Jail visitation policies change often, so check the official Madison County Jail jail site before you go.
Phone Calls & Phone Usage Policy
The only phone calls that inmates are allowed to make are with a pre-paid phone card or account, or are collect calls . Phone calls made in jail are typically more expensive than phone calls made at home. There is no limit to when you can make phone calls, how long you can talk, and how often you can make calls, but bear in mind lots of people want to use the phone – so you have to share. If you break the rules and are disciplined, phone privileges could be reduced or eliminated altogether.
The Madison County Jail phone number is: 402-454-2110
Sending Mail to Inmates
All mail must be sent using the actual US Postal Service, and not courier or delivery, or hand delivered. You can’t use any other form of mail delivery. You should write or type the name, inmate ID number, and the jail address on the letter. Don’t mail a box or package, envelope with padding, plastic or paper bag, or an envelope with metal inside. Any mail sent to inmates will be opened and inspected by the jail officers, and will get sent back to the person who mailed it if the jail decides it is inappropriate.
Use this address when sending a letter to someone incarcerated at Madison County Jail:
Madison County Jail
1313 N. Main Street
Madison, NE 68748
Here is how you should address the letter:
[INMATE’S FULL NAME]
Madison County Jail
1313 N. Main Street
Madison, NE 68748
The Madison County Jail inmate mail policy is always changing, so it would be best to check the site before you send a letter.
Get A Lawyer
When you get arrested, you need to be aware that you still have rights, and an important one is your right to request a lawyer. You don’t get to make many phone calls when you get arrested, so it is important to have a friend or relative find an attorney when you call. I know you’re probably asking yourself right now ‘why do I need a lawyer?’ You can represent yourself if you really want to, but, a criminal defense attorney will advise you about your rights, protect your interests and help you through the court system that you are now faced with. The quicker you get a lawyer involved with your case, the better.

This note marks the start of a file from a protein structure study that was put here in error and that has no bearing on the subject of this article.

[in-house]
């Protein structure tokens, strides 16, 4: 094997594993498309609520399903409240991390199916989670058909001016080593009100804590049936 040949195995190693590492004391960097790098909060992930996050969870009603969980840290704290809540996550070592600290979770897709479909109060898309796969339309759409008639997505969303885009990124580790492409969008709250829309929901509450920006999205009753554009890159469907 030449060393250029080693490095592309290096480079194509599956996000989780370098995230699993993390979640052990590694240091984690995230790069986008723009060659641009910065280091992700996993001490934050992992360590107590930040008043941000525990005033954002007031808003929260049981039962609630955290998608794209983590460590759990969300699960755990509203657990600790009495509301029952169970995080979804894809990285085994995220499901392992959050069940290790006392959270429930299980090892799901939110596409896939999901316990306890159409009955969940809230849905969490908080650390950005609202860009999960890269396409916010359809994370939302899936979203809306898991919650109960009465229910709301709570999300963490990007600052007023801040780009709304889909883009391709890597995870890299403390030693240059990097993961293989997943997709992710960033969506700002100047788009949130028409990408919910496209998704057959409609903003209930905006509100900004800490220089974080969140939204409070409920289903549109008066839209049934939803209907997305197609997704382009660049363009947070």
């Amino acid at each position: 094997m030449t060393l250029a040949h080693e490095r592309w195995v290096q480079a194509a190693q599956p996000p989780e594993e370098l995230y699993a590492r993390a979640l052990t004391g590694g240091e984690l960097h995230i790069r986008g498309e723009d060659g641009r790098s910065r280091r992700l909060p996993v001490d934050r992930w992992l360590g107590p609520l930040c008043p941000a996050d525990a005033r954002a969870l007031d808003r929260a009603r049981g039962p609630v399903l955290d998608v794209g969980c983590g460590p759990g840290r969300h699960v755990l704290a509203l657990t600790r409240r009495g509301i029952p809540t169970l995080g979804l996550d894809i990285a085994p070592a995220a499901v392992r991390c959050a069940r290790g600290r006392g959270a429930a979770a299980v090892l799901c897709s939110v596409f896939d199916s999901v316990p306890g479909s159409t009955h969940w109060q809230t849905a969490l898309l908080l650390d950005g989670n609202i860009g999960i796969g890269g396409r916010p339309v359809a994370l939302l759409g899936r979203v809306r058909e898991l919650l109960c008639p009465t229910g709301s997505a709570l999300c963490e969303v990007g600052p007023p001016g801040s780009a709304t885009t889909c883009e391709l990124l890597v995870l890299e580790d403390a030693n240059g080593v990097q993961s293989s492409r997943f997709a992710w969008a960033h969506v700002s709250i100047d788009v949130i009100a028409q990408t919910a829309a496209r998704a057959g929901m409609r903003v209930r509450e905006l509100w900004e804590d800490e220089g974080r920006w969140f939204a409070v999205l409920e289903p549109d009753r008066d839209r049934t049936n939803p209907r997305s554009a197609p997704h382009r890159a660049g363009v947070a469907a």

For more information about the benefits of and how to hire an attorney, go to: How to Find an Attorney
If you cannot afford an attorney, the courts will assign you a public defender, which is a free lawyer. Also, the Public Defender has access to private investigators, forensics experts as well as case workers. Public Defenders are actual attorneys who are members of the Nebraska State Bar and are licensed to represent you in court and practice law.
Have you ever had to use a Public Defender or court appointed attorney? Do you think they properly handled your case?
Madison County court records are a matter of public record. Court records are comprised of a court case file with a sheet called a docket sheet and each of the motions, documents, and evidence filed during your court case. You can access the records and documents in your court case via the internet service, or at the Clerk’s office of the Court where the case was filed.
Clerk of Court
The Madison County Clerk of Court is an officer and clerk of the court who manages access to court records. They also administer the oath when court is in session, and also read the verdict when the jury makes their final decision. All records and documents from your case are held at the office of the Clerk of Court.
Court fees and costs are the charges associated with your court case, which include filing charges, motion and claim fees, and court appearance fees. If you are low income and have a Public Defender, you can get a waiver for these fees and won’t have to pay them.
The Madison County magistrate acts as the judge that presides on your court case. Magistrates are judges that do many different things, like setting your bail amount, issuing warrants for arrest, and overseeing first court appearances and detention proceedings.
Your pre-sentencing report is put together to include your background information and information about the defendant’s life and history, which the magistrate judge will review and take into account when determining a sentence. Information and personal details will be solicited from the person on trial, his or her family, and if necessary the victim. Don’t forget that you can request to see your own copy of your pre-sentencing report before sentencing, so you can correct any mistakes that it contains.